Just next door to the Eco Lodge is another rare find: the Fords-Only Restoration Museum. Passionate owner Tom Prior has been collecting and restoring Fords for decades — Model A, Model T, you name it, in immaculate condition in the showroom. A heap of rusting cars outside is waiting to returned to their former glory. Sure they’re cars, not motorcycles, but this is incredible; a trip into the past.
We explore the past further with a ride beyond the Chillagoe Caves, to the limestone remains of what was once the coral reef, when Australia used to be a rim of a vast inland sea. We continue further to the old copper mine smelter, which was supposed to be the centre of industry in this remote area. The copper ran out far sooner than expected, but the brick smelting towers remain, in disrepair. It’s a majestic reminder of what was once a great dream.
All too soon it’s time to head back to civilisation, with a bit of back-tracking to Almaden. After turning right onto the Ootann Road towards Mt Surprise, there’s about 150km of fairly well-maintained dirt except for the heavy corrugation and dust. This road carries huge cattle and ore road trains; if you encounter them, there’s nothing for it but to pull over and wait out the maelstrom of dust they throw up. On the other hand, you may not see another vehicle for hours.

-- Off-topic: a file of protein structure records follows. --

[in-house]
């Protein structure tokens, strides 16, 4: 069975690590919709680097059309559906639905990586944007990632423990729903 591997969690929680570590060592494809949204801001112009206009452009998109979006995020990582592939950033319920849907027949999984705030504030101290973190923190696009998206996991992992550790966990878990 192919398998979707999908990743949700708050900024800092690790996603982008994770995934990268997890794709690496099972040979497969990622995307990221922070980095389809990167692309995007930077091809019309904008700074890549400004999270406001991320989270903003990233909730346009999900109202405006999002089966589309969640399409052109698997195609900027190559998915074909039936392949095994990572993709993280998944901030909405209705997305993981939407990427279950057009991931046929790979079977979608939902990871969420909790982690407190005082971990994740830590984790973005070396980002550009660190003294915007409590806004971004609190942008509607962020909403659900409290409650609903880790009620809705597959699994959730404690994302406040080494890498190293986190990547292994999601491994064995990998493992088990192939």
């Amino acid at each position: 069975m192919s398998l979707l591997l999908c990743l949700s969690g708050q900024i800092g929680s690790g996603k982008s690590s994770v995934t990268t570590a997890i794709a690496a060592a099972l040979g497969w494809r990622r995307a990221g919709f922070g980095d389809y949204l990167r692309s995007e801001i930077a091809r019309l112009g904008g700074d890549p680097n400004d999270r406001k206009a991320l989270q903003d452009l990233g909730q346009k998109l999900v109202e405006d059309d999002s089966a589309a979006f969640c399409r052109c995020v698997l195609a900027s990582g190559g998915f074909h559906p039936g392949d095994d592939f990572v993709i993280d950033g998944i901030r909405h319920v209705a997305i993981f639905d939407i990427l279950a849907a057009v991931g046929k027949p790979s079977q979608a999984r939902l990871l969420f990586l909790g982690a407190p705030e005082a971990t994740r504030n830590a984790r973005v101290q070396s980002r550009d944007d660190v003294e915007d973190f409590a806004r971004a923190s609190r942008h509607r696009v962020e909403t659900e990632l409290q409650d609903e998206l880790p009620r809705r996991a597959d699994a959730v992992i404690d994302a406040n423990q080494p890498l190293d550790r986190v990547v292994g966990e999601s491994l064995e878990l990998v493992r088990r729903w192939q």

This is hard country. When travelling the savannah, make sure you carry plenty of water and a puncture repair kit. It’s also a good idea to carry a PLB in case things go really wrong. About half-way along this road, take the fork to the right towards Mt Surprise. There you’ll find food, fuel, camping and the old hotel which still caters to the locals and the few truckers who stop for the night.
A more comfortable night can be had at the Bedrock Village Caravan Park, which offers camping or self-contained units, plus a cafe serving all-day breakfasts. The raised lava plains of this are descend to the gulf savannah so this is the perfect spot to watch the sky change colour as the sun descends past the horizon.
Heading west the next day, travelling through the old mining towns of Einasleigh and Forsyth (If you have the time stop at the Einasleigh Hotel — it’s a classic), you’ll get to the tiny Cobbold Gorge. After the extensive dry and dust of the Savannah Way, Cobbold Gorge is an amazing oasis. It is a deep gorge created out of red sandstone where you can go on a river tour and see what used to be part of the vast inland sea of central Australia. Freshwater crocs make their presence known along the banks.
After taking this all in, it’s time to head back east towards Cairns. It’s a bit of a back-track to Mt Surprise, down through Innot Hot Springs, which is an unusual left-over from volcanic days. It’s neat to look at, but not so neat to wash in.
Just past the hot springs you can turn left onto Silver Valley Road, a 35km dirt stretch which takes you through the bush and across to Herberton. This is an old mining town with an amazing historical village. Continue on to Cairns via the Gillies Highway for more cool riding on winding rainforest-lined roads, keeping an eye out for a pool or beach to wash the dust off.